A street-level construction mishap above Westlake Station has unexpectedly disrupted the entire Link 1 Line light rail system, leading to chaos for riders. Allegedly, a construction crew doing work on a Ben Bridge post clock caused substantial damage to the station tunnel roof, forcing Sound Transit to significantly curtail service. During an expected two weeks (or more) of assessment and repair work, the agency originally implemented single-tracking through the Stadium to Capitol Hill section with a shuttle train operating at 32-minute frequencies. The operating strategy has changed subsequently though to ease the pain a bit.
The agency imposed the service changes just hours after the agency’s Thursday afternoon board meeting where Sound Transit CEO Julie Timm mentioned leaks and damage at the station.
Since damage has affected the northbound tracks and platform at Westlake Station, Sound Transit has taken extraordinary measures to fully close the northbound tracks between Capitol Hill and Stadium Stations to assess and address the damage. This greatly reduces operational flexibility and service levels on the 1 Line.
As of Friday evening, Sound Transit is still using a single-track operations between Westlake and Stadium Stations. The system is effectively running as a two-line service with mandatory transfers at Pioneer Square Station for continuing journeys north or south. Trains are operating about every 15 to 20 minutes on the 1 Line and trains are holding at Pioneer Square Station for about three to five minutes to facilitate platform transfers at the station. Boarding and alighting from trains at Westlake, University Street, and International District/Chinatown Stations is limited to one platform. For most riders, this operating strategy is generally much better than the earlier versions.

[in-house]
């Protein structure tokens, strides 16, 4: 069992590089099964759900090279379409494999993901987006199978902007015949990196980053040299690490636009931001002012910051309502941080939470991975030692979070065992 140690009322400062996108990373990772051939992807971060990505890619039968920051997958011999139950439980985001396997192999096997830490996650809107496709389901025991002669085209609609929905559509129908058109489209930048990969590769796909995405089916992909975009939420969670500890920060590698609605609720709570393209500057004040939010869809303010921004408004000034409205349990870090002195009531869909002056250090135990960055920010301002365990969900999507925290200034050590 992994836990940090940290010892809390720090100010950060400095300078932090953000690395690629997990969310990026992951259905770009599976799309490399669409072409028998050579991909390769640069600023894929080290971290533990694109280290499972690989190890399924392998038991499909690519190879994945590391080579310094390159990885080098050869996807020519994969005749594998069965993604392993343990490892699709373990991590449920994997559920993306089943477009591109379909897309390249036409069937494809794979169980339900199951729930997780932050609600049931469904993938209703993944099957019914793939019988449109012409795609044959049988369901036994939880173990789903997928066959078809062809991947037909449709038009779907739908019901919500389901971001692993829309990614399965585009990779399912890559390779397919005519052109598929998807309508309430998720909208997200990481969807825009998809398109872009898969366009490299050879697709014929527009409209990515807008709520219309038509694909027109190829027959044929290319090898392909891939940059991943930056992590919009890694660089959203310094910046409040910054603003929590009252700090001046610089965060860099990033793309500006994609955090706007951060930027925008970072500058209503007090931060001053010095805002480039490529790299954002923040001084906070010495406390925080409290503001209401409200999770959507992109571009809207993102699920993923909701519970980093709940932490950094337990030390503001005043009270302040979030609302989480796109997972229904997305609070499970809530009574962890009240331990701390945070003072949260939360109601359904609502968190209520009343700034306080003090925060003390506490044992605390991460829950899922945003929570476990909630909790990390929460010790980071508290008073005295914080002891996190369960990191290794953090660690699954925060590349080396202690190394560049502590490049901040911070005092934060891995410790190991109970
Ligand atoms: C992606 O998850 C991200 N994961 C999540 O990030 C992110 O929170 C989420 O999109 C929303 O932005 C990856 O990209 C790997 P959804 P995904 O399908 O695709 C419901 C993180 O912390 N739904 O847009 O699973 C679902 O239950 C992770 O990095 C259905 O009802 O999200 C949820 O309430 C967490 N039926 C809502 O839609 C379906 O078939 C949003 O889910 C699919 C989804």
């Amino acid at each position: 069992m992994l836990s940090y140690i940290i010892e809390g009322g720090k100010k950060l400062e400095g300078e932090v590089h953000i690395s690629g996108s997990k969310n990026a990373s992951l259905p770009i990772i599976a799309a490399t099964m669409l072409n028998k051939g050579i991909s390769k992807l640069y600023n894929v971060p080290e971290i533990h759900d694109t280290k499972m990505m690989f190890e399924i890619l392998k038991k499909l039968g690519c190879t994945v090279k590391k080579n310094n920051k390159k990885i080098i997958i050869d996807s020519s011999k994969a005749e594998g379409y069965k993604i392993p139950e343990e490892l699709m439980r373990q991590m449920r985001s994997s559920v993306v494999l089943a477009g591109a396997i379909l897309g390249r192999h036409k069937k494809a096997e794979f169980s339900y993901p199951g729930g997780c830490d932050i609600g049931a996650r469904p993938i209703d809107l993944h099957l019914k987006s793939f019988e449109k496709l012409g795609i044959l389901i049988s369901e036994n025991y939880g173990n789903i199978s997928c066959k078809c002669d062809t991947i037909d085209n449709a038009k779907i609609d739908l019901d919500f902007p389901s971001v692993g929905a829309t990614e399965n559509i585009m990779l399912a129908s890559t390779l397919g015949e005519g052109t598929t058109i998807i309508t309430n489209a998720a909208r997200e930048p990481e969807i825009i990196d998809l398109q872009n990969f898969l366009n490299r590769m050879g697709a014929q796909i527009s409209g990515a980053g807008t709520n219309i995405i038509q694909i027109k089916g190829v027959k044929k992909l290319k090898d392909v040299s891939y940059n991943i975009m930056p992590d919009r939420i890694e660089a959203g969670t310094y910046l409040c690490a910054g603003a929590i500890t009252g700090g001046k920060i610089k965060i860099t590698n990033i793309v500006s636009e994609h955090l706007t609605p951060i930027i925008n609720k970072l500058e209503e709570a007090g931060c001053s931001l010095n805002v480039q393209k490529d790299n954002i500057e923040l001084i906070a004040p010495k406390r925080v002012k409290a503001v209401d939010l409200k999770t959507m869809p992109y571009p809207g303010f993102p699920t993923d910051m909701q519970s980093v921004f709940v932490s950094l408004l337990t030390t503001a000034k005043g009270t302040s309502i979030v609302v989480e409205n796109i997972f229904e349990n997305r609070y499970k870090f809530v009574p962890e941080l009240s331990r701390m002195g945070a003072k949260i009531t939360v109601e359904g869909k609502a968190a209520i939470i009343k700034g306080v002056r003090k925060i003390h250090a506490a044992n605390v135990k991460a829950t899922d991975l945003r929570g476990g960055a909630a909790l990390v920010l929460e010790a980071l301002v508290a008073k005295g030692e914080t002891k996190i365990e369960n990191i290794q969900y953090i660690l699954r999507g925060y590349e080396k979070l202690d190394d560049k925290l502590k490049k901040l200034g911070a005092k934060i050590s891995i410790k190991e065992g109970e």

Originally, Sound Transit was only operating a shuttle train service through the Downtown Seattle Transit Tunnel (DSTT), confined for both directions to what are normally the southbound tracks. Service along the line was also effectively broken into three parts with trains operating between Capitol Hill and Northgate Stations and between Stadium and Angle Lake Stations every 12 minutes. As a result, riders were also forced to transfer at Capitol Hill and Stadium Stations onto the DSTT shuttle, which again was announced at 30-minute headways between those stations.
In a rider alert, Sound Transit said that the service disruption is expected to last at least two weeks. To assist riders, agency staff will be dispatched to stations to help guide riders through the service detour. The agency has pledged to provide as much service as possible under the circumstances.
Any unplanned service disruption is unfortunate, but the timing of this one is particularly awkward since tens of thousands of Amazon employees have been called back to the office at least three days a week. That starts on May 1st and could put an even bigger pinch on what has been a comparably reliable part of the transit system. Additionally, the Seattle Kraken’s NHL playoff run has also increased travel demand during home games.
For many transit riders, this service disruption could tip the scales toward bus trips instead. Dozens of bus routes cover overlapping destination pairs of the 1 Line and may be more time-competitive than facing low light rail frequencies and more forced transfers.
David Lawson, a former Seattle Transit Blog reporter, suggested some transit alternatives on Twitter, such as the Route 7 between the Rainier Valley and Downtown Seattle and Route 124 between Tukwila International Boulevard Station and Downtown Seattle.